Some years ago I was in a discussion with a brother, now a bishop in ACNA, who praised a certain then famous evangelical leader as “the most apostolic leader I have ever known,” and then said, “but I wouldn’t take communion from him.” I was stunned. I found the two statements impossible to hold together. If the grace of God was given to that man to spread the gospel of Jesus Christ, with true apostolic grace, how could someone deny God’s grace given to him to celebrate communion? There is only one answer, it seems to me, he has set up a standard for communion which stands over against the grace of God. I think my brother’s position was and is untenable, and contrary to the truth as it is in Jesus. But it does reveal a common confusion
How does the Lord Jesus determine who is and is not a part of his church? Whom does he recognize? First as a Christian, and then when his church is present?
To open these questions we must ask what do the Scriptures reveal? Who is a Christian? It seems beyond debate that when someone came to living faith, they had to be baptized. Consider the first converts on the day of Pentecost, or the Ethiopian Eunuch, or the experience of Paul on the Damascus Road (Acts 2:41; 8:38; 9:18). Is it conceivable that they were not now considered as belonging to the Lord? Would he not call them his own? Were they not now called by his name?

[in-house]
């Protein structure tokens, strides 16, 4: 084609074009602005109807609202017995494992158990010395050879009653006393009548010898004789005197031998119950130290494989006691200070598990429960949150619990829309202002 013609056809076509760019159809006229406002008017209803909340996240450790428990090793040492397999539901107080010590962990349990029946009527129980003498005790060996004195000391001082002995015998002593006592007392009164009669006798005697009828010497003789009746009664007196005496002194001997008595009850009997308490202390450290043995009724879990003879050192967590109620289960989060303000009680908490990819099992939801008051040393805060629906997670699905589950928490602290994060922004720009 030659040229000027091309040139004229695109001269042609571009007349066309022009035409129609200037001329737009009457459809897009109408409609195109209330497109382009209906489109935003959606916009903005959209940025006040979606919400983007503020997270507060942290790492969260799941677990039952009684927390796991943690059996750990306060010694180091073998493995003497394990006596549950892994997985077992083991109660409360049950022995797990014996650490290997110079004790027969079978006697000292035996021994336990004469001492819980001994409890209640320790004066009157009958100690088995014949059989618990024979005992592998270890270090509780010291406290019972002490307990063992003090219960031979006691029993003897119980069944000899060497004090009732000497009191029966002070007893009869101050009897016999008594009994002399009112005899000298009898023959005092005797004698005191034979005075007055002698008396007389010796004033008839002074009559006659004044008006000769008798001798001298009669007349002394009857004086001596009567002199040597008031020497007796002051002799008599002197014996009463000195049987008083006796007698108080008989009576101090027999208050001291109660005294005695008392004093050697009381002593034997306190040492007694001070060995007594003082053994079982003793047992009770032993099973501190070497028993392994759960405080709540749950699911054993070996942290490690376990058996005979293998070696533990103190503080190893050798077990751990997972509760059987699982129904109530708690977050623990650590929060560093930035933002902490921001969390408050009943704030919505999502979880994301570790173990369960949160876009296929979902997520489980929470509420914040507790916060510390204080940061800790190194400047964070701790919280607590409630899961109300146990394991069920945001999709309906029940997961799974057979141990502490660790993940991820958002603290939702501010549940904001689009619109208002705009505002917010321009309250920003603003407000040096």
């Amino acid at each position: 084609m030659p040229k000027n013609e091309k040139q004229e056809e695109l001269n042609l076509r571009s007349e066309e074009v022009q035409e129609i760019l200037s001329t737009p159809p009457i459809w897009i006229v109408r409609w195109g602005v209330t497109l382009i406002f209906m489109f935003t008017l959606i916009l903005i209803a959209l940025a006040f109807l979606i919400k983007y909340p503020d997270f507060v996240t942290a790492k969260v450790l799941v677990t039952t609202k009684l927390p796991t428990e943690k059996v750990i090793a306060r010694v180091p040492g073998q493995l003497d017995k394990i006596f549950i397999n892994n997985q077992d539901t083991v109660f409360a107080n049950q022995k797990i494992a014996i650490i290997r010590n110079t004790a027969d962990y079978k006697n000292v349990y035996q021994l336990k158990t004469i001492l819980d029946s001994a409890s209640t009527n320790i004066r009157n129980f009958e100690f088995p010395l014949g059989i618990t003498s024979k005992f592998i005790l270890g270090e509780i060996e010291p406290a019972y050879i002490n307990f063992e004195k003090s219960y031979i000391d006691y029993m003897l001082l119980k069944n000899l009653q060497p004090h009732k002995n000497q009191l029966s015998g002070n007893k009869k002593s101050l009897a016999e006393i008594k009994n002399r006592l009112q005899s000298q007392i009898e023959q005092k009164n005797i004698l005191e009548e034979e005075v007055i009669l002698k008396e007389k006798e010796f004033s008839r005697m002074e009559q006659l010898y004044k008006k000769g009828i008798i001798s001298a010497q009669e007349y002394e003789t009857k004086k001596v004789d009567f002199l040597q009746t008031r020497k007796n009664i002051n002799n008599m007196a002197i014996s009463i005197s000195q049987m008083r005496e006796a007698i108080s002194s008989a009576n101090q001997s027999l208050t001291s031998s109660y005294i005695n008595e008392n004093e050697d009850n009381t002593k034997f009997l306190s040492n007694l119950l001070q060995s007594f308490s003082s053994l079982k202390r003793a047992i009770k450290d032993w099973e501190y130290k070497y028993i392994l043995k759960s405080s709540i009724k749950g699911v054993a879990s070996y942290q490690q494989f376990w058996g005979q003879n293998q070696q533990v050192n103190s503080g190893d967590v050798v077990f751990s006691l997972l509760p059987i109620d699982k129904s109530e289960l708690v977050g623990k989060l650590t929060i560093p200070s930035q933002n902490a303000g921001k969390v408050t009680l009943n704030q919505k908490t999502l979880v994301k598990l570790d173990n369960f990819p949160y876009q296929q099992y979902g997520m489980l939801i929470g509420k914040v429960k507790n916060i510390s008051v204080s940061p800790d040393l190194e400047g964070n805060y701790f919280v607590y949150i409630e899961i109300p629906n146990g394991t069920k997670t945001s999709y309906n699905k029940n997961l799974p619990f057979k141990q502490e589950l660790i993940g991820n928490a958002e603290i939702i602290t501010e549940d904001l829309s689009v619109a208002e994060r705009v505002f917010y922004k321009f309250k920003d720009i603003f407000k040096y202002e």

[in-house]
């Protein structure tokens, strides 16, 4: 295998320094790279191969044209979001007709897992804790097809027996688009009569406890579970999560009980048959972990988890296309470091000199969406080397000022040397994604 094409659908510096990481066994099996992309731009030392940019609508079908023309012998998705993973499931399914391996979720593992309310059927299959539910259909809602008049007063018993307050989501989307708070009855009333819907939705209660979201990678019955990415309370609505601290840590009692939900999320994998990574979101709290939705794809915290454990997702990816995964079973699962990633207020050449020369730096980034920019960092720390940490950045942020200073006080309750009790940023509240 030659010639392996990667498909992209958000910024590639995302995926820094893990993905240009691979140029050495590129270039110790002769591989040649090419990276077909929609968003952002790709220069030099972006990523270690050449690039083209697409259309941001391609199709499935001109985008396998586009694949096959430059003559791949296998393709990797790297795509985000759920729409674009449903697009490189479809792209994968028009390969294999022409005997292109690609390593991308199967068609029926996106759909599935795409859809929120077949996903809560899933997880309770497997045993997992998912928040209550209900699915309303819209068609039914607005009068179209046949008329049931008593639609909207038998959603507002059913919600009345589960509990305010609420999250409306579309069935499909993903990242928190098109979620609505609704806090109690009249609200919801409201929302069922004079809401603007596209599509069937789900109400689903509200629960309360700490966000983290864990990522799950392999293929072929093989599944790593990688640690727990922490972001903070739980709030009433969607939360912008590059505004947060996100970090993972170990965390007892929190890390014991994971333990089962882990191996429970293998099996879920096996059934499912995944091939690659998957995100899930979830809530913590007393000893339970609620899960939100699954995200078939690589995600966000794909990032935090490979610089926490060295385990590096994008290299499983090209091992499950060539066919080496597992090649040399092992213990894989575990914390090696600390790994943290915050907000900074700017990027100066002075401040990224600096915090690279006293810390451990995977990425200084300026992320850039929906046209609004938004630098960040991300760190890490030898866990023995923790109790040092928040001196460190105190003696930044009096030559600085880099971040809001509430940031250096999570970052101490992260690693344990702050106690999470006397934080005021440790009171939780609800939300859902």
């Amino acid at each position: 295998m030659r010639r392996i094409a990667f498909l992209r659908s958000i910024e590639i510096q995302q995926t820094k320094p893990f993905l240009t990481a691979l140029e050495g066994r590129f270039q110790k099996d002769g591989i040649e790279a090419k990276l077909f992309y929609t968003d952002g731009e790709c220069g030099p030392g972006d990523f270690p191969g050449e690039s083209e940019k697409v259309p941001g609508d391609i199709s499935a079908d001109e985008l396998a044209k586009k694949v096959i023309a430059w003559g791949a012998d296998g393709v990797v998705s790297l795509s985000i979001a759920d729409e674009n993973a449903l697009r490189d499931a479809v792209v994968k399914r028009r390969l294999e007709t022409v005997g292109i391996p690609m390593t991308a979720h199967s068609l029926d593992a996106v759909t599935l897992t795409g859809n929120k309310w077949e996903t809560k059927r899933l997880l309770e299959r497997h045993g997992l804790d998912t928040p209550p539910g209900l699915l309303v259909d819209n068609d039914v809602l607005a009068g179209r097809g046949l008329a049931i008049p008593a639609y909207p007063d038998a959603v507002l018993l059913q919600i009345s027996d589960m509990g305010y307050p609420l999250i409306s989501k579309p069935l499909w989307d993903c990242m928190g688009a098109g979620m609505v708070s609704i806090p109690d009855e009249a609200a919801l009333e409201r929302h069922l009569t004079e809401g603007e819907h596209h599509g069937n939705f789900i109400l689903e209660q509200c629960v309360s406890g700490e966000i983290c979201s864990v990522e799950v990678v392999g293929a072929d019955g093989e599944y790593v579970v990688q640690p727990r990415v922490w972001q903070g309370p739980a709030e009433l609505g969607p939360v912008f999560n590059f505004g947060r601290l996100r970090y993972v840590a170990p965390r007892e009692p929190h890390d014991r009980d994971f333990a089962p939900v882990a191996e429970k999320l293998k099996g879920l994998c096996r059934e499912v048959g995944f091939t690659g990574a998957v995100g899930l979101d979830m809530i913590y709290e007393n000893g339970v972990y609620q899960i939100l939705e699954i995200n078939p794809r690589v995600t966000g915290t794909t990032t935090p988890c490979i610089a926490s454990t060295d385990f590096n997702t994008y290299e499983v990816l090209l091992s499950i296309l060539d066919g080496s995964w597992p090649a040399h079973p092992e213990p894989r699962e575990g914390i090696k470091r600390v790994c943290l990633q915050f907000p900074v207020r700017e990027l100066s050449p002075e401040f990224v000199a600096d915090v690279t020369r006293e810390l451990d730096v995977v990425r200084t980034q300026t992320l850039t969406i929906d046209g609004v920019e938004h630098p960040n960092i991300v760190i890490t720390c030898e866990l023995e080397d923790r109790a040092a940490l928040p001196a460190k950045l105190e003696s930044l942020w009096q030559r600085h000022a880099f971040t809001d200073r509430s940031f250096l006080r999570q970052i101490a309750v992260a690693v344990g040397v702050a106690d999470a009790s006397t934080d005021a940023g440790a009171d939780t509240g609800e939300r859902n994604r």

What then of the church in the beginning? When is it present? If a few were true believers and baptized, was the church of Jesus Christ present? Who would dare say “No”? When converts were made by Barnabas and Paul in Lystra, Iconium, and Antioch of Pisidia (cf Acts 13:13-14:18), was the church not yet present? Can men and women in whom the Spirit of Jesus lives, when they gather, not constitute his body?
Further evidence abounds in the Scriptures. There was a church in Lydia’s house, and that of Aquila and Priscilla, and also in that of Gaius, of Nympha, and of Philemon. ( Acts 16:5; Rom 16:5, 23; Col 4:15; Phlm 2 ) It seems incontrovertible that the church grew organically from household to household in the early centuries, and in time it out organized the Roman Empire. Does anyone dare say this was not “the Lord’s doing?” And should it not be “marvelous in our eyes?” (Mt 21:42)
My readers may say to me, “But what about the rest of the story?,” and I will grant it. The apostles appointed leaders once there was a sign of stable life. (Acts 14:23) It is no doubt reasonable to conclude as well, that those recognized leaders took responsibility for the ordering of the future baptisms and for the Lord’s Supper. But is there any evidence that more was required of them than the maturity of faith and character delineated in the Pastoral Epistles? When our fathers were struggling with these questions in the 16th century Reformation, they enunciated a clear definition of the church, for which see Article XIX of the Thirty Nine Articles of Religion. Would that be acceptable to the Lord Jesus?
Next Week: What Does the XIXth Article Mean Today?